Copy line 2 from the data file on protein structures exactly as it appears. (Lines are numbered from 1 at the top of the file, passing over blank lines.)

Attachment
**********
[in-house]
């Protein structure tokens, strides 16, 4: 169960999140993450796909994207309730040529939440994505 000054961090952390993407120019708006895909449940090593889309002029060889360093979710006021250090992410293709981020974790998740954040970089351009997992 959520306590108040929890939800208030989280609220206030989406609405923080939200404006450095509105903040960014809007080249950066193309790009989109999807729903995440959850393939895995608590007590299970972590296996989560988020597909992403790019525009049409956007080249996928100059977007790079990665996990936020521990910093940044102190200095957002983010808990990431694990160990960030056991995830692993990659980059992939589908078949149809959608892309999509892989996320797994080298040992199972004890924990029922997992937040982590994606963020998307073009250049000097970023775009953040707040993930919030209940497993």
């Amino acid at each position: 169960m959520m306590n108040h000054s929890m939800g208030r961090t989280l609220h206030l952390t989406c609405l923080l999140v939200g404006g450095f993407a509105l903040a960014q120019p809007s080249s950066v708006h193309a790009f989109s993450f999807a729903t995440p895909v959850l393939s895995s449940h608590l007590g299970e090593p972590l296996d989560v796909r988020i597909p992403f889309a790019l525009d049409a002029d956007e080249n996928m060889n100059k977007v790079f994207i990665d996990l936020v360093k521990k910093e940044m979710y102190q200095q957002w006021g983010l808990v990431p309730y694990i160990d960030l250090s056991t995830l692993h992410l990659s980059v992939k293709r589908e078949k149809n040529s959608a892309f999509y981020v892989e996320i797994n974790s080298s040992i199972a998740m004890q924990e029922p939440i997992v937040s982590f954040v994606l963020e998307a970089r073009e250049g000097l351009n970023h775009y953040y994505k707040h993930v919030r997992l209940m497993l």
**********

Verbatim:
């Protein structure tokens, strides 16, 4: 169960999140993450796909994207309730040529939440994505 000054961090952390993407120019708006895909449940090593889309002029060889360093979710006021250090992410293709981020974790998740954040970089351009997992 959520306590108040929890939800208030989280609220206030989406609405923080939200404006450095509105903040960014809007080249950066193309790009989109999807729903995440959850393939895995608590007590299970972590296996989560988020597909992403790019525009049409956007080249996928100059977007790079990665996990936020521990910093940044102190200095957002983010808990990431694990160990960030056991995830692993990659980059992939589908078949149809959608892309999509892989996320797994080298040992199972004890924990029922997992937040982590994606963020998307073009250049000097970023775009953040707040993930919030209940497993």